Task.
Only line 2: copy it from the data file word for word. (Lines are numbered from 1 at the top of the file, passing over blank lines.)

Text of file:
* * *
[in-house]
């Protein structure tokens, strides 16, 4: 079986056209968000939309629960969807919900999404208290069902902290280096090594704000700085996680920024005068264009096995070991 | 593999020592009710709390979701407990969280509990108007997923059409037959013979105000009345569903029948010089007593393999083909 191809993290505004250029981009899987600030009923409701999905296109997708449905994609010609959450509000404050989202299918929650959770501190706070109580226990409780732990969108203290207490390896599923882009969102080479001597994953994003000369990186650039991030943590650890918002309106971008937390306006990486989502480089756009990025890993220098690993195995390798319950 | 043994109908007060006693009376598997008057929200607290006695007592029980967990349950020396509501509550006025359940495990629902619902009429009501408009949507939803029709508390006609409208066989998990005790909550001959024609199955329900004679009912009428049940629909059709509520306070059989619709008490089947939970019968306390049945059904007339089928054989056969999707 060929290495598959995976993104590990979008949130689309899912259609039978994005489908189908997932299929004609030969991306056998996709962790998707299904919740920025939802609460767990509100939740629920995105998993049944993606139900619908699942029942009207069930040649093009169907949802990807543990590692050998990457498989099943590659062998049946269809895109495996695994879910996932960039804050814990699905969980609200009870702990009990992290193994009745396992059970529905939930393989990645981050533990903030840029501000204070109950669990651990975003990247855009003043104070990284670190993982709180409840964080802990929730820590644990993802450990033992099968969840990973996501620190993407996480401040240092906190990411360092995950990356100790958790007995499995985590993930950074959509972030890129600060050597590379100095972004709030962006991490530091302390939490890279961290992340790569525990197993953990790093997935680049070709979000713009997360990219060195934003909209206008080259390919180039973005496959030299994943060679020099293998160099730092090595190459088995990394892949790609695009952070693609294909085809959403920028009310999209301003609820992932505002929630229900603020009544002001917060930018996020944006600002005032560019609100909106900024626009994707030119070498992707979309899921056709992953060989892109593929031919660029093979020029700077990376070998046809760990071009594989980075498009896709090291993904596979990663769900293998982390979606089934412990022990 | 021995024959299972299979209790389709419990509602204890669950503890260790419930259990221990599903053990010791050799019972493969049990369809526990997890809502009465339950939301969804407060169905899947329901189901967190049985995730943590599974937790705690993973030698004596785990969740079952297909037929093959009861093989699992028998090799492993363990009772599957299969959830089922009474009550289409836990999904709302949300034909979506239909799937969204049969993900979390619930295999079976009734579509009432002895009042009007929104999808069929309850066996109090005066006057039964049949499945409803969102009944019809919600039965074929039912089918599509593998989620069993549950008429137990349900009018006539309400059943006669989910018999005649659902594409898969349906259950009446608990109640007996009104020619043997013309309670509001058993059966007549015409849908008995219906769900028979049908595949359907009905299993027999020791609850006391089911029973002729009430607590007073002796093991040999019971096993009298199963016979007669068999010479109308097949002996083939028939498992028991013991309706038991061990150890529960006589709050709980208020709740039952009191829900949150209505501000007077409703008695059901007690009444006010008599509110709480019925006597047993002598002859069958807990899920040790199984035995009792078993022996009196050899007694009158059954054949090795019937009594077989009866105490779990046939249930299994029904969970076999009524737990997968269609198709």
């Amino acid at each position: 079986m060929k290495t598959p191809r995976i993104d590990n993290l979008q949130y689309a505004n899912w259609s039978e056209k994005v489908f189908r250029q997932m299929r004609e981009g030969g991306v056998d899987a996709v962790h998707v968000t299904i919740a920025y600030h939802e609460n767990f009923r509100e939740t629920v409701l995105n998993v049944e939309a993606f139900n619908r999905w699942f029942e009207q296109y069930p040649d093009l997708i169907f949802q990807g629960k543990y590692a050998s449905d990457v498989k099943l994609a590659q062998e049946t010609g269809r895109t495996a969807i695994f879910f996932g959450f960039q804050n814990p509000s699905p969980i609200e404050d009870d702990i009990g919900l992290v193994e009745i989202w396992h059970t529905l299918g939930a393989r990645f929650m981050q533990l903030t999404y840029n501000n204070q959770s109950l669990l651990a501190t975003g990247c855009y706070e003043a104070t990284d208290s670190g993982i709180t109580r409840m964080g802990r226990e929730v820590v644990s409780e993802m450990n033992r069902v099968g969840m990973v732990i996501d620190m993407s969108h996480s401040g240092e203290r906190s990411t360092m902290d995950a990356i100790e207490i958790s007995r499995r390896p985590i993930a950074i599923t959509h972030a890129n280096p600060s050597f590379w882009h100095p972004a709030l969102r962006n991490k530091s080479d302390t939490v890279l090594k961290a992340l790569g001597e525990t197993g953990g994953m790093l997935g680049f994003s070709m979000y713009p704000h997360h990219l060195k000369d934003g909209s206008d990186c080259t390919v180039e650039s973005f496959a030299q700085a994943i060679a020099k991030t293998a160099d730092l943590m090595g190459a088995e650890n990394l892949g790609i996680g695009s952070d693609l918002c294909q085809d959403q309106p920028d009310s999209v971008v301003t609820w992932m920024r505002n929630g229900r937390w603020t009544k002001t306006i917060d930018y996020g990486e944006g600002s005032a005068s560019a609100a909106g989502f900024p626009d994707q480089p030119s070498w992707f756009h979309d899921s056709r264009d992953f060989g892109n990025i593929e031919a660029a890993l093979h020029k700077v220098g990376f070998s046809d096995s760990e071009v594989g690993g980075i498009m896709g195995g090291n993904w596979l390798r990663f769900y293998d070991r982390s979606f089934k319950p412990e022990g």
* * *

């Protein structure tokens, strides 16, 4: 079986056209968000939309629960969807919900999404208290069902902290280096090594704000700085996680920024005068264009096995070991 | 593999020592009710709390979701407990969280509990108007997923059409037959013979105000009345569903029948010089007593393999083909 191809993290505004250029981009899987600030009923409701999905296109997708449905994609010609959450509000404050989202299918929650959770501190706070109580226990409780732990969108203290207490390896599923882009969102080479001597994953994003000369990186650039991030943590650890918002309106971008937390306006990486989502480089756009990025890993220098690993195995390798319950 | 043994109908007060006693009376598997008057929200607290006695007592029980967990349950020396509501509550006025359940495990629902619902009429009501408009949507939803029709508390006609409208066989998990005790909550001959024609199955329900004679009912009428049940629909059709509520306070059989619709008490089947939970019968306390049945059904007339089928054989056969999707 060929290495598959995976993104590990979008949130689309899912259609039978994005489908189908997932299929004609030969991306056998996709962790998707299904919740920025939802609460767990509100939740629920995105998993049944993606139900619908699942029942009207069930040649093009169907949802990807543990590692050998990457498989099943590659062998049946269809895109495996695994879910996932960039804050814990699905969980609200009870702990009990992290193994009745396992059970529905939930393989990645981050533990903030840029501000204070109950669990651990975003990247855009003043104070990284670190993982709180409840964080802990929730820590644990993802450990033992099968969840990973996501620190993407996480401040240092906190990411360092995950990356100790958790007995499995985590993930950074959509972030890129600060050597590379100095972004709030962006991490530091302390939490890279961290992340790569525990197993953990790093997935680049070709979000713009997360990219060195934003909209206008080259390919180039973005496959030299994943060679020099293998160099730092090595190459088995990394892949790609695009952070693609294909085809959403920028009310999209301003609820992932505002929630229900603020009544002001917060930018996020944006600002005032560019609100909106900024626009994707030119070498992707979309899921056709992953060989892109593929031919660029093979020029700077990376070998046809760990071009594989980075498009896709090291993904596979990663769900293998982390979606089934412990022990 | 021995024959299972299979209790389709419990509602204890669950503890260790419930259990221990599903053990010791050799019972493969049990369809526990997890809502009465339950939301969804407060169905899947329901189901967190049985995730943590599974937790705690993973030698004596785990969740079952297909037929093959009861093989699992028998090799492993363990009772599957299969959830089922009474009550289409836990999904709302949300034909979506239909799937969204049969993900979390619930295999079976009734579509009432002895009042009007929104999808069929309850066996109090005066006057039964049949499945409803969102009944019809919600039965074929039912089918599509593998989620069993549950008429137990349900009018006539309400059943006669989910018999005649659902594409898969349906259950009446608990109640007996009104020619043997013309309670509001058993059966007549015409849908008995219906769900028979049908595949359907009905299993027999020791609850006391089911029973002729009430607590007073002796093991040999019971096993009298199963016979007669068999010479109308097949002996083939028939498992028991013991309706038991061990150890529960006589709050709980208020709740039952009191829900949150209505501000007077409703008695059901007690009444006010008599509110709480019925006597047993002598002859069958807990899920040790199984035995009792078993022996009196050899007694009158059954054949090795019937009594077989009866105490779990046939249930299994029904969970076999009524737990997968269609198709």